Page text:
PSALM responds to the issues raised by Myrna Velasco of the Manila Bulletin in her article titled, "COA uncovers 'doubtful' PSALM accounts," dated 28 February 2012

01 Mar 2012

The Power Sector Assets and Liabilities Management (PSALM) Corporation seeks to clarify the allegations made by Ms. Myrna M. Velasco in her article titled “COA uncovers ‘doubtful’ PSALM accounts” that was published in the Manila Bulletin on 28 February 2012.

Ms. Velasco claimed in her article that a report from the Commission on Audit (CoA) has revealed that PSALM incorporated “doubtful entries” in its 2010 financial statement which, according to her, became the basis of PSALM’s proposed petitions to recover its stranded obligations in the form of additional Universal Charges (UC) to be passed on to electricity consumers.

Pursuant to Section 32 of Republic Act No. 9136, or the Electric Power Industry Reform Act (EPIRA), PSALM’s UC application covers the stranded debts of the National Power Corporation (NPC), which refer to the unpaid financial obligations of NPC, and stranded contract costs, which refer to the excess of the contracted cost of electricity under the eligible independent power producer contracts of NPC over the actual selling price of the contracted energy output of such contracts in the market. These contracts should have been approved by the Energy Regulatory Board as of 31 December 2000.

The 2010 Financial Statements of PSALM serve as a main reference only in the determination of the financial obligations of NPC assumed by PSALM. In its 2010 Annual Audit Report, the CoA issued no audit observations on PSALM’s outstanding financial obligations as of 2010 that would put its UC application in question. Specifically, the doubtful accounts stated in the CoA report refer to accounts subject to analysis, reconciliation, and validation upon availability of accounting records from NPC. PSALM excluded these doubtful accounts in its proposed UC applications.

The CoA stated: “In our opinion, except for the effects and the possible effects of the matters described in the Basis for Qualified Opinion, the financial statements present fairly, in all material respects, the financial position of the Power Sector Assets and Liabilities Management Corporation as of December 31, 2010, and its financial performance and its cash flows for the year then ended in accordance with state accounting principles generally accepted in the Philippines.”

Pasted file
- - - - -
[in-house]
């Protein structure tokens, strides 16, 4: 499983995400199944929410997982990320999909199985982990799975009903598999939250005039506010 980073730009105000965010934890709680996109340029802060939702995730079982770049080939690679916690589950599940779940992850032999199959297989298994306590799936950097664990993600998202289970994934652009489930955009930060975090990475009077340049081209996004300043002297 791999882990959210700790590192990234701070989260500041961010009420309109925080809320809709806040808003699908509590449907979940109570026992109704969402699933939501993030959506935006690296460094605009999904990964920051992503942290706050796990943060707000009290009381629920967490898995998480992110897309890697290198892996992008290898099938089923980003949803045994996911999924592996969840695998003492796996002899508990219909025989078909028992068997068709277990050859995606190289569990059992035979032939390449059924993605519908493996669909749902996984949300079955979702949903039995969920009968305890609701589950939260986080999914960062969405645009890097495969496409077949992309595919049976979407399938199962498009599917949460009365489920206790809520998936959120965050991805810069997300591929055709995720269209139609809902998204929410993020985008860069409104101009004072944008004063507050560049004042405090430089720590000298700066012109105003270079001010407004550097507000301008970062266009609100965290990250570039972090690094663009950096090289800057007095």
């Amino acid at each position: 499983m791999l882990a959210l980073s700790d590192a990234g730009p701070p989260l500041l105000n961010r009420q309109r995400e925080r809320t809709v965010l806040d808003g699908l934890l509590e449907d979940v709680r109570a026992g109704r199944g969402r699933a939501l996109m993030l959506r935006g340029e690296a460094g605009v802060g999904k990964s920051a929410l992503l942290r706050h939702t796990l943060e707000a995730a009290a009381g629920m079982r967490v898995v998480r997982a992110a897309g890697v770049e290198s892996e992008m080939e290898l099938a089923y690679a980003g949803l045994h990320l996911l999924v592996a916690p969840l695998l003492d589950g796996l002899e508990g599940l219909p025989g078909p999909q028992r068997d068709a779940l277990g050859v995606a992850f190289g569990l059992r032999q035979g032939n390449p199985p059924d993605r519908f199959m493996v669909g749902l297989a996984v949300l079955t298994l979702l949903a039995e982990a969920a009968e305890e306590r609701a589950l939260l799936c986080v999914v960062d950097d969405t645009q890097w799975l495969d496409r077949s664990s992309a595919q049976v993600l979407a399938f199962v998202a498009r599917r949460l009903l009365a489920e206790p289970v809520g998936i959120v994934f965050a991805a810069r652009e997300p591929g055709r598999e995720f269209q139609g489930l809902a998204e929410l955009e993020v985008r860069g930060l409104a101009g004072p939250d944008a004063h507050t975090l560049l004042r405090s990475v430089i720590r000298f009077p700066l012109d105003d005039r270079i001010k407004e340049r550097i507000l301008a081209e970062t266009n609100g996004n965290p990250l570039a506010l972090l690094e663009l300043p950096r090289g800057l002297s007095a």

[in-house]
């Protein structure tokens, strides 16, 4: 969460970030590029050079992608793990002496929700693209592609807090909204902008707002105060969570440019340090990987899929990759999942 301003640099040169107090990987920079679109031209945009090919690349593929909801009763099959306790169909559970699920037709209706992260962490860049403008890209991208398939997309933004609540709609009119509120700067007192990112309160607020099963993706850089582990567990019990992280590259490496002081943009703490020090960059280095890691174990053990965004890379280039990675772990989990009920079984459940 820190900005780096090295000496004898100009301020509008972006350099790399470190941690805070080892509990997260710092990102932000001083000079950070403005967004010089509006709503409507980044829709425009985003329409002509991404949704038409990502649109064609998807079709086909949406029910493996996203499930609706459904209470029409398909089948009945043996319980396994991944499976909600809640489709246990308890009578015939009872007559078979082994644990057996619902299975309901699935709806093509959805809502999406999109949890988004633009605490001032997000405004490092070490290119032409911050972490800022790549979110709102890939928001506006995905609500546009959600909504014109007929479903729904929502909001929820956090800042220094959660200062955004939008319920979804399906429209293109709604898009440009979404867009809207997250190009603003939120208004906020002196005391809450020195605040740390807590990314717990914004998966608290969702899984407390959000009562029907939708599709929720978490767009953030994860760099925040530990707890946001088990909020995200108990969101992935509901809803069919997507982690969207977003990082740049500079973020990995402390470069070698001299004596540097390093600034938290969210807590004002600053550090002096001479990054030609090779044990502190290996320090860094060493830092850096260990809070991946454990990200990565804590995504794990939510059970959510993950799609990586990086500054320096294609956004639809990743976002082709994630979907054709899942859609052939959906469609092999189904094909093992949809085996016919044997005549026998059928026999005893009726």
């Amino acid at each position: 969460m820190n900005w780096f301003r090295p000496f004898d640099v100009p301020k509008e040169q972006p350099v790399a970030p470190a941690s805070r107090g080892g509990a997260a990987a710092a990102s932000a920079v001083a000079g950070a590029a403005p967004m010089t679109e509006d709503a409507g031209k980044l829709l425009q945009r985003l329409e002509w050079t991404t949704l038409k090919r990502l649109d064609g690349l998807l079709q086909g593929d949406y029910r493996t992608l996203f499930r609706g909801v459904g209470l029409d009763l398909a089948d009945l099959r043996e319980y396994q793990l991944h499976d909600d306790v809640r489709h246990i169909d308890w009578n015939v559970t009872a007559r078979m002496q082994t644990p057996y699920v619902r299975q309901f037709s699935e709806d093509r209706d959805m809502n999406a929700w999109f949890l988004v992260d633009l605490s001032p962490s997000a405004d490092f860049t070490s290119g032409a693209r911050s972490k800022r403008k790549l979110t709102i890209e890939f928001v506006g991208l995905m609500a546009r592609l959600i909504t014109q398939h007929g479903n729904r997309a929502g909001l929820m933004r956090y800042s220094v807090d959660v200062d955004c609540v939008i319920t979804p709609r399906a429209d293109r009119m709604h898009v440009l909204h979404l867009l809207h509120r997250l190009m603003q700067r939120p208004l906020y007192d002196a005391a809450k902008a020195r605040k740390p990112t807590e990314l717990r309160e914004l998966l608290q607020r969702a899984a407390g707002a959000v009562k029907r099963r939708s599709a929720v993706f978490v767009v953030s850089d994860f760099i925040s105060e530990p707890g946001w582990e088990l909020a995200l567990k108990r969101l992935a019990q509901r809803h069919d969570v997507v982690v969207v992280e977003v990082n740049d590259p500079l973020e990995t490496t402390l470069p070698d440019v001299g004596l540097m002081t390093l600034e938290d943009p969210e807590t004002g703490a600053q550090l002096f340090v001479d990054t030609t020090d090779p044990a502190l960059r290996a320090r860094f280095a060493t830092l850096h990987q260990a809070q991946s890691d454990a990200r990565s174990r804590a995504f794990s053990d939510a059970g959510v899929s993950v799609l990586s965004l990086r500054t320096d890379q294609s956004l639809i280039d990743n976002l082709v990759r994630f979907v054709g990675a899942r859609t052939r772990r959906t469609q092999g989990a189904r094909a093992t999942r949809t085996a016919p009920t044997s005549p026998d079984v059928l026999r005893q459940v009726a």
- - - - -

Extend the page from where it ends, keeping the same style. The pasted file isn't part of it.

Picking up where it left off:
The CoA’s basis for its Qualified Opinion pertains purely to the balances of NPC accounts that were transferred from NPC books and made part of PSALM’s financial statements. These NPC transferred accounts were not considered in the UC calculations summarized as follows:

Account Amount

(in billion PhP)
Power  Receivables 2.873

Dormant NPC power accounts

NPC reciprocal transactions that should have been completely eliminated at the time of transfer to PSALM

NPC transferred accounts  from  various private corporations, government agencies, suppliers and individuals; also include  NPC employees, accounts with abnormal/credit balances and long outstanding accounts

NPC transferred unidentified and dormant accounts and reduced by PhP4.613 billion representing with abnormal/negative balances.

Due from Government Agencies 11.048
Due to GOCCs and NGAs 9.930
Other  Receivables 8.675

Accounts Payable and


Accrued Expenses

Other Current  Assets


“Assets  Held in Trust with NPC” for fund transfers and other assets forming part of NPC’s working capital as operator of NPC-transferred generation assets under the Operation and Maintenance Agreement (OMA). 

Cognizant of the CoA’s recommendation to reconcile and validate NPC’s “doubtful” accounts, PSALM created in October 2011 a joint task force on the cleaning of accounts retained at NPC/transferred to PSALM and the National Transmission Corporation (TransCo). The task force members came from PSALM, NPC and TransCo.

Moreover, various booking documents and reports related to OMA transactions are available in PSALM for the audit trail. The CoA recommended that PSALM directly record OMA transactions effective 2011 instead of NPC. Disbursement vouchers processed by NPC are further covered by PSALM’s disbursement voucher and turned over to the CoA for custody.

Given these facts, PSALM emphasizes that the NPC transferred “doubtful” accounts were neither considered in the UC calculation nor were they the basis of the proposed UC pass-on to consumers.

Strategic Communications and Partnership Division
Tel. No. (632) 9029067